Non – Banking Finance Companies operate with very little short term liquidity and as checked by the banks most NBFCs had sufficient on-balance liquidity to manage the first three months of moratorium, hence did not require the moratorium relief. But now, when the moratorium period has been extended till 31st August, it is unlikely for the them to survive another three months without the moratorium relief. Hence, the government and RBI have announced various developmental and regulatory policy measures for NBFCs to meet the required liquidity. Many banks have extended credit lines for them to meet their liquidity requirements but are not comfortable to provide them with moratorium relief. Though credit lines can give the NBFCs a short term relief, its not an adequate solution for them. According to the NBFCs the banks are comfortable to extend even credit lines only to the High-rated NBFCs, which again filters through the system as the smaller NBFCs borrow from such high-rated ones, as a whole all the NBFCs face a major irrecoverable impact. To help in the survival of these Non – Banking Finance Companies the RBI asked the Banks to consider issuing moratorium relief, at least, on a case-to-case basis. But the banks feel that the government policy measures can take sufficient care of the Non – Banking Finance Companies and their liquidity requirements.[5]

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 In an ongoing case Gajendra Sharma vs Union Of India, a writ petition regarding waiving the interest on loans during the moratorium period was filed before the Hon’ble Supreme Court of India by Gajendra Sharma on 17th June, 2020. The matter was heard by a three-judge bench led by Hon’ble Mr. Justice Ashok Bhushan, and comprising other two judges Hon’ble Mr. Justice Sanjay Kishan Kaul and Hon’ble Mr. Justice M.R. Shah. It was argued by the learned council for the petitioners that although moratorium has been granted to the borrowers but per se no substantial relief is actually given to them. It was requested that principal amount and the interest to be paid during the moratorium period needs to be waived or at least the interest amount could be waived to provide the borrowers with some actual relief.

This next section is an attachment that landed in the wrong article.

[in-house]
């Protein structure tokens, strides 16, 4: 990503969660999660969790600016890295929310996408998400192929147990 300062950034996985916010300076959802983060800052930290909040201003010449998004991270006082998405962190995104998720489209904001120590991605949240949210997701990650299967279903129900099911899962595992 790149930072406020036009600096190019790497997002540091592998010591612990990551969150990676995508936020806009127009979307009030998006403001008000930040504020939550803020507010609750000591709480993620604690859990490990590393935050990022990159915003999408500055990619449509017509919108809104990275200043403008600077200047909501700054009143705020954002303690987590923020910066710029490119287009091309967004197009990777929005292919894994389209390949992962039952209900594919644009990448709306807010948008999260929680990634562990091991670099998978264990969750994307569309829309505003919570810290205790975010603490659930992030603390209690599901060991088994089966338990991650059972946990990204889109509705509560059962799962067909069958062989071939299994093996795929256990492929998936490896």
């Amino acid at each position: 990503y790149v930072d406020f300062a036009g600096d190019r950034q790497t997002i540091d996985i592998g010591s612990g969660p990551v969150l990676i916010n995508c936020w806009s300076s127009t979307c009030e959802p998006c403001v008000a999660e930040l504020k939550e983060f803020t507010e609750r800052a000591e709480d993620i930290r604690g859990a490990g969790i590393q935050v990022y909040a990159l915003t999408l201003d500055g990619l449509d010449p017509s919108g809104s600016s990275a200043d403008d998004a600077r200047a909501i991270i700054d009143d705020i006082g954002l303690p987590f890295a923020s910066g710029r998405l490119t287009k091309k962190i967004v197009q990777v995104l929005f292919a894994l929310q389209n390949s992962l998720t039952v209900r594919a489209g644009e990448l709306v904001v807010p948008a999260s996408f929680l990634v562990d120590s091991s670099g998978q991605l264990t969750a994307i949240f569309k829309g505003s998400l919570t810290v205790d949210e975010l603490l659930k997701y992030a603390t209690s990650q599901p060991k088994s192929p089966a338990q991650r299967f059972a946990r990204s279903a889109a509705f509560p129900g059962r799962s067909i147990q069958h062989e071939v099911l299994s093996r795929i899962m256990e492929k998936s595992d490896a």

The RBI and Finance ministry disputed against the petition, saying that the banks and it’s borrowers are under a contract, and the banks also have an obligation to pay compounding interests to its depositors. In a situation like the Covid-19 pandemic, if the interest payable by the borrowers during the moratorium period is waived it could cause financial instability and other ramifications not only to the banking sector but the economy as a whole. Hence, it is not advisable to grant waiver on the interest amounts payable. The Indian Bank Association and State Bank of India also argued that the banks will have to look in case to case basis or sector wise, before considering payment deferral, but providing relief to all the borrowers in all cases is not acceptable.